That does not mean light-handed civil rights enforcement. To the contrary. Full relief for individual victims of discrimination is often far more costly than preference remedies, which often require nothing more than that the employer hire different people. My advice here merely obligates law enforcers to act only when a law has actually been broken, and to ensure that the punishment fits the crime. This ought not be a revelation, but law enforcement that hews to such basic rules would mark a drastic change from the reckless policies and practices of the Clinton Administration.
D. Voting Rights
How many times does the Supreme Court have to repeat itself? The Constitution does not permit--and certainly neither it nor the Voting Rights Act requires--a system of "political apartheid."(54) As Justice Anthony Kennedy has declared, the goal of ending discrimination "is neither assured nor well served ... by carving electorates into racial blocs."(55) Racial classifications in political line-drawing evoke the same strict constitutional scrutiny as all other forms of race discrimination.
But the Justice Department, true to the vow of former Assistant Attorney General Deval Patrick, has defended every racially gerrymandered electoral district. What's more, it has used its vast discretionary "pre-clearance" powers under the Voting Rights Act to induce state and local governments to violate the Constitution by drawing political lines to enhance minority voting power.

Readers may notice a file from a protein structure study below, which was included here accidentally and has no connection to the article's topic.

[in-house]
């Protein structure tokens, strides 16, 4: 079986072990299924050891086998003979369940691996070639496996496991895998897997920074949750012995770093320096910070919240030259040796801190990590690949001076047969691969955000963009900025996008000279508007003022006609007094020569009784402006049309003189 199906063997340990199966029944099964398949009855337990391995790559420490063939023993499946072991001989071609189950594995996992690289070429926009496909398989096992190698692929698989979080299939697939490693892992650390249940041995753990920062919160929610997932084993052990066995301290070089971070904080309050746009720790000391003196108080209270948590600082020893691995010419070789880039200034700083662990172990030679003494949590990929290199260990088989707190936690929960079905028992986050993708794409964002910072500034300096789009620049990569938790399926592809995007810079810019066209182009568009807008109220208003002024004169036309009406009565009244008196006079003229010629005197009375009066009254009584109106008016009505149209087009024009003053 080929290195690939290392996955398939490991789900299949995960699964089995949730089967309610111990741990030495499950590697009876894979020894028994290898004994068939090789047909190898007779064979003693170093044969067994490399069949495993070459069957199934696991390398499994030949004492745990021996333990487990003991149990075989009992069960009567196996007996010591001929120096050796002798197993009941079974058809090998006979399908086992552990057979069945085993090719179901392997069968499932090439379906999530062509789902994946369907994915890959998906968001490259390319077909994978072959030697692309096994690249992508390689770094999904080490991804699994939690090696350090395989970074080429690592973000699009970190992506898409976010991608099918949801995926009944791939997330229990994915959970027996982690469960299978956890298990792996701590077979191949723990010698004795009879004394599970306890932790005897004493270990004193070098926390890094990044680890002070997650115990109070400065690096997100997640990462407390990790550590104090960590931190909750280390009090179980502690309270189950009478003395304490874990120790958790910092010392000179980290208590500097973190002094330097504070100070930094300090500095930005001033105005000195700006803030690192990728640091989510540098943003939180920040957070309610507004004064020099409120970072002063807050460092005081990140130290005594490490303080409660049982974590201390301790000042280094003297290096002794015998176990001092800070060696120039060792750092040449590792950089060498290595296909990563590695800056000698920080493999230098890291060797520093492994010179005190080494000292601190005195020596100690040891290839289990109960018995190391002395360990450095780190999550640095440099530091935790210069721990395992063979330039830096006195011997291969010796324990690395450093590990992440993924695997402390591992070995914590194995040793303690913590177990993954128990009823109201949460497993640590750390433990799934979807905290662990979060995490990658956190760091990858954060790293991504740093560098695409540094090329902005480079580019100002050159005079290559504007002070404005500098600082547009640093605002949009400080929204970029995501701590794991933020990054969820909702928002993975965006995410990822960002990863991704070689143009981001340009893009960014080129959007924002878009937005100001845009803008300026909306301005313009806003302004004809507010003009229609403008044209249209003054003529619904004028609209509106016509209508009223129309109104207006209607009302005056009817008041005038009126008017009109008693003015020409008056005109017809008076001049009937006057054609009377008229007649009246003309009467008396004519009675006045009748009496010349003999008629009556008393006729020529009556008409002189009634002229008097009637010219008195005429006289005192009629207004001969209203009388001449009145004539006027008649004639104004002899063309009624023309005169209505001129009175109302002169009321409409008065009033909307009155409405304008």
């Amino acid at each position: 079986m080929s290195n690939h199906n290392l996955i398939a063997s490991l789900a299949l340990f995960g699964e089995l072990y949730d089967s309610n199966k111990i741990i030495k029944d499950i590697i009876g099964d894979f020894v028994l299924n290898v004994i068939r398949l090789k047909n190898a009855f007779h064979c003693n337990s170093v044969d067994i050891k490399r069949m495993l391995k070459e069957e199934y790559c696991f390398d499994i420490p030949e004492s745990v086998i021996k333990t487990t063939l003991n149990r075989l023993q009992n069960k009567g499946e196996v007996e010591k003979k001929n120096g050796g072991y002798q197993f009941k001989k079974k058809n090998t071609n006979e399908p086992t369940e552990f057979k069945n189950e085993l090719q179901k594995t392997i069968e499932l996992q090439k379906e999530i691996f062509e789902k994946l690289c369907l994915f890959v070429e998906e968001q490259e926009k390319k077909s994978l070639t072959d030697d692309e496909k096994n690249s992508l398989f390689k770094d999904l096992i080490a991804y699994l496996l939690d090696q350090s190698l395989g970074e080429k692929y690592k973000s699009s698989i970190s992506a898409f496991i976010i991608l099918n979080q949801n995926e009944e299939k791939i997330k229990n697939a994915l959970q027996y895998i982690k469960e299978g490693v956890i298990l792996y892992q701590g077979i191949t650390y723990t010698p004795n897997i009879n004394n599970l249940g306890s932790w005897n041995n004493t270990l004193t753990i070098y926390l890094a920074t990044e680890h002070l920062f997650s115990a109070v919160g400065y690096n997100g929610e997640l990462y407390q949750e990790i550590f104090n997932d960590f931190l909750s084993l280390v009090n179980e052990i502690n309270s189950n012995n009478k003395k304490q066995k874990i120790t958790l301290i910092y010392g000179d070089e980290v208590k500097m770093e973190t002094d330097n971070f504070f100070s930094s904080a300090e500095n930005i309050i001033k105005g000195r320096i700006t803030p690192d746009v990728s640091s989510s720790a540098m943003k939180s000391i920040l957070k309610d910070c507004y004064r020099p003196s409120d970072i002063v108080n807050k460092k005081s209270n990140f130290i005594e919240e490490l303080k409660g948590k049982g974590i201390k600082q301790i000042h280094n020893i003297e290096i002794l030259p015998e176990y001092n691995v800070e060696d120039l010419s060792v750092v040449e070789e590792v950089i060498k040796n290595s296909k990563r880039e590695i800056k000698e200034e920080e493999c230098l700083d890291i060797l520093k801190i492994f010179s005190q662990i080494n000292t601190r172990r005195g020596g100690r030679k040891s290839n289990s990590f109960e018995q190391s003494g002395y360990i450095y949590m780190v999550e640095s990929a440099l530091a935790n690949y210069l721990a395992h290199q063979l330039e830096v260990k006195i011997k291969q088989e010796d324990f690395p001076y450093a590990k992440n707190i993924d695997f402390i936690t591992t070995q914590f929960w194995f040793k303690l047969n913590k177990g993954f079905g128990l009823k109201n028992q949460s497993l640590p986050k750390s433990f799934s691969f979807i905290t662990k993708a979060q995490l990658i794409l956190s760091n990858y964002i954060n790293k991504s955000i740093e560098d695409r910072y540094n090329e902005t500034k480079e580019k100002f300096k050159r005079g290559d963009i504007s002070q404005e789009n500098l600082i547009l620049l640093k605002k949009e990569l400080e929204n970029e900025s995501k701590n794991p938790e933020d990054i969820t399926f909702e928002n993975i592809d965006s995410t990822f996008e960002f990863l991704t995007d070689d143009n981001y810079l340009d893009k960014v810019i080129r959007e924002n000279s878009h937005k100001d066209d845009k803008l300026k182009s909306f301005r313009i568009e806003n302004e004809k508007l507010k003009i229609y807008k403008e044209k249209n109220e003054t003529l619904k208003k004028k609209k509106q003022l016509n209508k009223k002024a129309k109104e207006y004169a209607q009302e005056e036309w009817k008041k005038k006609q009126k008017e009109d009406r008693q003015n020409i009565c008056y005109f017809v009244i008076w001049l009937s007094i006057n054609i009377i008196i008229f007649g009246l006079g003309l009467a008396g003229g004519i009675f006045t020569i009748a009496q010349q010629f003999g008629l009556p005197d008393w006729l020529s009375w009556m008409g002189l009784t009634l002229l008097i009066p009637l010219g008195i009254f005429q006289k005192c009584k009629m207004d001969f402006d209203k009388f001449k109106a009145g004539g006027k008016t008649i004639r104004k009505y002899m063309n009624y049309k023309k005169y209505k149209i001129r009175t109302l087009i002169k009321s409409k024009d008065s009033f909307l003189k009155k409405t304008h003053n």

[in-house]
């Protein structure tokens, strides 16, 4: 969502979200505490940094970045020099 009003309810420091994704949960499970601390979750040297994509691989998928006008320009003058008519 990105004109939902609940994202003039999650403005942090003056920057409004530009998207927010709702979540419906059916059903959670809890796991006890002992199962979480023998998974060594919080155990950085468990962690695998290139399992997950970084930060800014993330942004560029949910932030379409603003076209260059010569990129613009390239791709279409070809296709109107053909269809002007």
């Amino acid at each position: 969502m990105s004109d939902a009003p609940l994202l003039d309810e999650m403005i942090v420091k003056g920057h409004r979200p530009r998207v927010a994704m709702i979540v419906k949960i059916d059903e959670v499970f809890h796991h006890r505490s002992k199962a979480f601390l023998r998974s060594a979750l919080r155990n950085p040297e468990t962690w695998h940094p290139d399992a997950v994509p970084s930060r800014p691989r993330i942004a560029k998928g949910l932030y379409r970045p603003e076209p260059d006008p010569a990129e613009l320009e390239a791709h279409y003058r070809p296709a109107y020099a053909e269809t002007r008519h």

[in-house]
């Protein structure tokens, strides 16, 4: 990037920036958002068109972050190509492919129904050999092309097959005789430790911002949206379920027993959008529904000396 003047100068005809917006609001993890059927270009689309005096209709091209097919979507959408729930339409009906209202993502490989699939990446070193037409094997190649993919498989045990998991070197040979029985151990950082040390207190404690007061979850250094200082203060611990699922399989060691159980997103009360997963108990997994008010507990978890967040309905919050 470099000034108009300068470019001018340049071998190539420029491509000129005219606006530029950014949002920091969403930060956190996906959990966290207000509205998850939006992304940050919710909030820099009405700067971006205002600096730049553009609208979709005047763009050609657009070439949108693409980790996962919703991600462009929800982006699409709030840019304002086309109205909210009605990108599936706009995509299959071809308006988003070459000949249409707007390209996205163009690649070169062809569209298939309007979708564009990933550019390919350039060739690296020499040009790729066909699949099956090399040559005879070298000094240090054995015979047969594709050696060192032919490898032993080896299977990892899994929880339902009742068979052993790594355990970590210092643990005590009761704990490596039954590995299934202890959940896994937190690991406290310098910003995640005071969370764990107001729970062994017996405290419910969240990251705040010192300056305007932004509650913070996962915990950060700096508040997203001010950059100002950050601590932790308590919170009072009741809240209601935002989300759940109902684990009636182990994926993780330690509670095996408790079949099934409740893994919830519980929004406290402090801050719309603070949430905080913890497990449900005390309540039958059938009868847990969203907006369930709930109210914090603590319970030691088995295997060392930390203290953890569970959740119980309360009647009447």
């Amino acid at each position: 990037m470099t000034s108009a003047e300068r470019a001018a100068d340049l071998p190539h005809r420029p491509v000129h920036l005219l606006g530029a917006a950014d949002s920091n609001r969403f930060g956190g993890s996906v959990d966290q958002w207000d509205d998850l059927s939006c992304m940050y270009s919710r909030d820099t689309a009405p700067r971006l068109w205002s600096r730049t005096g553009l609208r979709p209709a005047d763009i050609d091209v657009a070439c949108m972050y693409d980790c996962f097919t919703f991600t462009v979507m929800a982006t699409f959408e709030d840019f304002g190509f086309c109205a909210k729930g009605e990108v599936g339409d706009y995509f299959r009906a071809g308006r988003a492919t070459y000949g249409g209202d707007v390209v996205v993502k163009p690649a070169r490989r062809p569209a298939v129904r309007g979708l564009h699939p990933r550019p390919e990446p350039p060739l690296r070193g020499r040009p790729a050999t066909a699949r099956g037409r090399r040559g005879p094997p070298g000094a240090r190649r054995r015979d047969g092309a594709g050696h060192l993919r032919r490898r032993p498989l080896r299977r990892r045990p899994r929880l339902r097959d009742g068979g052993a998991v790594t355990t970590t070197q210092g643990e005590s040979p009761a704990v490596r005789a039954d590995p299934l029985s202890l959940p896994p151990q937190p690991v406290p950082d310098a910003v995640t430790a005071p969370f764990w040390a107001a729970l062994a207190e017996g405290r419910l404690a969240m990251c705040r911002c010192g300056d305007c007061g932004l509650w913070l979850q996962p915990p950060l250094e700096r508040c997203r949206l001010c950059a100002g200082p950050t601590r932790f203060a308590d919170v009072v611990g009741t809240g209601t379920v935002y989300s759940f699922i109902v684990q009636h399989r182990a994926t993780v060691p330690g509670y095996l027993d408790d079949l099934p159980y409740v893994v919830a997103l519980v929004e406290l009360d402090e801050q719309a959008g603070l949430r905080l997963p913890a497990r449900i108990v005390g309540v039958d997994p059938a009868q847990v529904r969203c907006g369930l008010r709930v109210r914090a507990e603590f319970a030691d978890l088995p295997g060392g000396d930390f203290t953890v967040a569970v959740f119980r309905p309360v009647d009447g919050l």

Racial gerrymandering assumes that race is the primary criterion of an individual's political identity. It assumes, falsely, that black politicians can only be elected by blacks and whites by whites. It creates a floor for minority political power, but also a ceiling, for it tends to conglomerate minorities. By so doing, it drains many districts of minority populations and thereby diminishes the obligation of white elected officials to represent minority interests and vice-versa. In sum, like other types of racial classifications, it increases race-consciousness and polarization.(56)
The Supreme Court repudiated Clinton's Civil Rights Division repeatedly on voting rights issues. In Shaw v. Reno,(57) the Court remanded the case to the district court for consideration of a bizarrely shaped district that "winds in snake-like fashion through tobacco country, financial centers, and manufacturing centers `until it gobbles up enough enclaves of black neighborhoods'."(58) Two years later, in Miller v. Johnson,(59) the Court invalidated congressional districts in Georgia that were gerrymandered in conformity with a Justice Department-backed "max-black" plan.(60) Then, in 1997, the Supreme Court held by a 7-2 vote that the Justice Department had misused its pre-clearance powers under the Voting Rights Act to induce public officials to discriminate in drawing political boundaries in order to maximize the number of safe black seats.(61) Again, it was the Division's practice to coerce "voluntary" settlements in order to procure illegal remedies.
Recommendation: Given the congressional redistricting that will follow the 2000 elections, the issue of racial gerrymandering looms large. Either the Justice Department will counsel state governments to redistrict in a nondiscriminatory fashion -- as the Constitution requires -- or it will persist in encouraging racially drawn districts, subjecting the political landscape to protracted upheaval in the courts.